The UGM Faculty of Forestry has agreed on a research collaboration with the Japan International Research Center for Agriculture Science (JIRCAS) to clone genetically superior tropical forest trees.
The meeting between UGM Rector Prof. Ova Emilia and JIRCAS President Koyama Osamu took place at Universitas Gadjah Mada on Monday (3/10).
Dean of the Faculty of Forestry Dr. Sigit Sunarta said this collaboration would improve the quality of research and its implementation in tropical forests in Indonesia and bolster collaborative research between Indonesia and Japan, especially in sustainable forest management and climate change mitigation.
“We want to contribute to sustainable forest management in Indonesia,” said Dr. Sigit.
According to UGM principal researcher Prof. Mohammad Na’iem, the five-year research project is worth Rp 30 billion. The focus is on developing genetically superior trees, such as teak, meranti, sengon, and pine, based on genetic selection and vegetative propagation.
The project will implement Intensive Silviculture, which is believed to be able to significantly improve ecosystems and ecological structures and shorten the productivity time of tropical forests, increasing wood productivity by up to 3 times compared to the Selective Cutting and Planting method.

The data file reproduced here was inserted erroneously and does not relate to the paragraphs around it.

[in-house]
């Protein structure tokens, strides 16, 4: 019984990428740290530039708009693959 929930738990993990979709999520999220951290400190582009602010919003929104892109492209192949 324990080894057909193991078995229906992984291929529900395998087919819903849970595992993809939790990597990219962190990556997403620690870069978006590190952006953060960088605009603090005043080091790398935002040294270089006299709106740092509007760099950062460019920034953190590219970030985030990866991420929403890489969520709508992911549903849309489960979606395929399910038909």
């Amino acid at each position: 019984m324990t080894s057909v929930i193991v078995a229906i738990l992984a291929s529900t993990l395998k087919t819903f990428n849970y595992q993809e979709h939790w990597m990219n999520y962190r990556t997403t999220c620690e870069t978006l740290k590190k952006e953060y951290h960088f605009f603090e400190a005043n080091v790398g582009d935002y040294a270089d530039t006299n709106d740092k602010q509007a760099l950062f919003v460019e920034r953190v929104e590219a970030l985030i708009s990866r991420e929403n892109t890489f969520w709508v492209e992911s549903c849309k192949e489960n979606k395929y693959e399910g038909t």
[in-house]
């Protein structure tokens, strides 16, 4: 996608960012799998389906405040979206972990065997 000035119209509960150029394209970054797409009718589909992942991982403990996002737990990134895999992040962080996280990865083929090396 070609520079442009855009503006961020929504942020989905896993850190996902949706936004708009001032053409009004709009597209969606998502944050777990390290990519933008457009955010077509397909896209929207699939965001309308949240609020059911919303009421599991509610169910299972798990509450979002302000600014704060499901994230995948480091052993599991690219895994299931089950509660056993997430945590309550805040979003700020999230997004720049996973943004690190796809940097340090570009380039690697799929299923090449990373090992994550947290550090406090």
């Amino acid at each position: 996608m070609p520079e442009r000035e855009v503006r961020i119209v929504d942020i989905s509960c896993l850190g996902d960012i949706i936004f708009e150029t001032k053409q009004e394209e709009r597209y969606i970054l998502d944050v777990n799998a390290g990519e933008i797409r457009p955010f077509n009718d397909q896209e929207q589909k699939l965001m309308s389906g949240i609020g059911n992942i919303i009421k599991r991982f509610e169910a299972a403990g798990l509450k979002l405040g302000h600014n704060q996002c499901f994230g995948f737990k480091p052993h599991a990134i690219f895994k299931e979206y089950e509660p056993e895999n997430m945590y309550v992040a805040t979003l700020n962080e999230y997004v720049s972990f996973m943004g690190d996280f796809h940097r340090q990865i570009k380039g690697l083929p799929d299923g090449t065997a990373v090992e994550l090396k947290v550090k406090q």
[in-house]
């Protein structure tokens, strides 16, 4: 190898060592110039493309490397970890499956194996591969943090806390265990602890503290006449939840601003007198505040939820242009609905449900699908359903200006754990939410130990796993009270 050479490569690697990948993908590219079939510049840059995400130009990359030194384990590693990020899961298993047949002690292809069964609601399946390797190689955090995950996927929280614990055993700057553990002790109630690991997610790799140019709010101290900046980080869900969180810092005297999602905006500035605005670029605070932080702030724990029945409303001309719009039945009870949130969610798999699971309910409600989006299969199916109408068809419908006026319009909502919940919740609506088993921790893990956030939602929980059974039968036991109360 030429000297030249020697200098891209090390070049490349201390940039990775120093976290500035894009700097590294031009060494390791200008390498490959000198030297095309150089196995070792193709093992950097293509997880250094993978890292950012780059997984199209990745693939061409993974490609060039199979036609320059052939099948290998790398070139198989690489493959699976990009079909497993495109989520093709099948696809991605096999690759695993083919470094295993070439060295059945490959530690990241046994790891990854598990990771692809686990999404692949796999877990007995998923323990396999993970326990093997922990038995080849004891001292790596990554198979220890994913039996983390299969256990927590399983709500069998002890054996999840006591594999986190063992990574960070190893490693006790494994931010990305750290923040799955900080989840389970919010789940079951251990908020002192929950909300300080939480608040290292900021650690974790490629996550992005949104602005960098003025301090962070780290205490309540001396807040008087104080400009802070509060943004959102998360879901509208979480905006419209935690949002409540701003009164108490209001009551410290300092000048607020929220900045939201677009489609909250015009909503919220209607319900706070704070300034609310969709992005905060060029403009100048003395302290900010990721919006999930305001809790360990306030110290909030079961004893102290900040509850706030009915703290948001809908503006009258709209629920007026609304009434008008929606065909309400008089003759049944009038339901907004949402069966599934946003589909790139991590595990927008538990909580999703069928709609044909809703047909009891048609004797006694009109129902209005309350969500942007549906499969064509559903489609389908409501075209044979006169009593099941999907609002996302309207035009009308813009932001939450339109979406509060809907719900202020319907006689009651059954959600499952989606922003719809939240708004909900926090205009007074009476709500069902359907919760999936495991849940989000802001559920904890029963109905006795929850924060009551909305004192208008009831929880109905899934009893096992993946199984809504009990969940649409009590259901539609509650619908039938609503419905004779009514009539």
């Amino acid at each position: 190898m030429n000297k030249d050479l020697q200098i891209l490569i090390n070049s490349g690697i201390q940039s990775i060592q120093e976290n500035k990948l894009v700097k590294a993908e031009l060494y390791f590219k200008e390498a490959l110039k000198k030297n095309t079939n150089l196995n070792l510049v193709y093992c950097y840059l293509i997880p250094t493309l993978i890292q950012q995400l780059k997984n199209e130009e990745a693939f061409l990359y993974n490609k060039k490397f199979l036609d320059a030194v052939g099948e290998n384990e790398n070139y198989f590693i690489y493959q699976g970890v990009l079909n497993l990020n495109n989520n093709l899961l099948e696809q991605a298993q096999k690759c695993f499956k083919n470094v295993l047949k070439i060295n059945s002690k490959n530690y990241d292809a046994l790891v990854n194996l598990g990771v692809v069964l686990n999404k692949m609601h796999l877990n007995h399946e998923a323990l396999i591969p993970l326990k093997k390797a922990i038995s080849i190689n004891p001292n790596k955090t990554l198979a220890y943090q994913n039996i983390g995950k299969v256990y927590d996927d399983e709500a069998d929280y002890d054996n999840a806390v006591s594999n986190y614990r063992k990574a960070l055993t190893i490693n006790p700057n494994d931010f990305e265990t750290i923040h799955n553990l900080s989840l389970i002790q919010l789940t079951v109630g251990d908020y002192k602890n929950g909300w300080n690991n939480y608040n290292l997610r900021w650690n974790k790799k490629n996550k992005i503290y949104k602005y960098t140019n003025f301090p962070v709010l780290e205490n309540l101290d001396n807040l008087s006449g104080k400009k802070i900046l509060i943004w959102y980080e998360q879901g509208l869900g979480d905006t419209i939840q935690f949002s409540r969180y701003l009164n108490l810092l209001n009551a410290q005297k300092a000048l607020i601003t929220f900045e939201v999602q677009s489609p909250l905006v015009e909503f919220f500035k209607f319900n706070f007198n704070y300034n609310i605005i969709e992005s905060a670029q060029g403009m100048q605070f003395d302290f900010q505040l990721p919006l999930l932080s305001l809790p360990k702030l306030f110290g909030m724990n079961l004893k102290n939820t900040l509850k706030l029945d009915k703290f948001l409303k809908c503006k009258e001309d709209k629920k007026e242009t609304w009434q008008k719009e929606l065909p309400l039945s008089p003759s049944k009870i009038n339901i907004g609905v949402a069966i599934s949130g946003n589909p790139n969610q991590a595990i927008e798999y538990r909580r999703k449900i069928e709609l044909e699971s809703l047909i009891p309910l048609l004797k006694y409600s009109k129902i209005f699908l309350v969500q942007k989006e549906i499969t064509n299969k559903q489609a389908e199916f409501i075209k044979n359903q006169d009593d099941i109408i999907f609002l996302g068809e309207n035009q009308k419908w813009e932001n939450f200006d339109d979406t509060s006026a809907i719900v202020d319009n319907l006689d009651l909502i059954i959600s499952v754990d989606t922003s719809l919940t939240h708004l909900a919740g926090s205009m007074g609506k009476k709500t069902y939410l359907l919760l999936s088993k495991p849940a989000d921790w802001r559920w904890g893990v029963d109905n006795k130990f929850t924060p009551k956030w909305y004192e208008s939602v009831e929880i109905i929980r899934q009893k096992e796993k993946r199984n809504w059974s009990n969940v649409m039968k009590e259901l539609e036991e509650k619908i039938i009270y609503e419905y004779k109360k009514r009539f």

“We want to test the resilience of tropical forests to climate change and evaluate the impact of superior cultivation on ecological, economic, and social aspects,” said Prof. Mohammad Na’iem.
The principal researcher of JIRCA, Prof. Naoki Tani, added that the quality and certified plant clones generated from this project were expected to adapt to climate change and improve the forest as a whole.
Director of Forest Utilization Business Control, Ministry of Environment and Forestry, Khairi Wenda, appreciated the efforts of UGM and JIRCAS to improve forest conservation in Indonesia and bring social and economic impact to surrounding communities.
Indonesia manages its forest areas according to three functions, production, conservation, and protection. Production forests in Indonesia currently cover an area of 68.8 million hectares, 30.07 million hectares of which have concessions, and the rest do not.
Furthermore, around 62 percent of the area granted with concession is for selective logging, of which 36 percent is designated for industrial timber plantations. Other plantations on the Java island cover an area of 2.4 million hectares dominated by teak.
The Ministry of Environment and Forestry is currently encouraging the development of secondary tropical forest areas to support the sustainability of Indonesia’s forests.
Author: Gusti Grehenson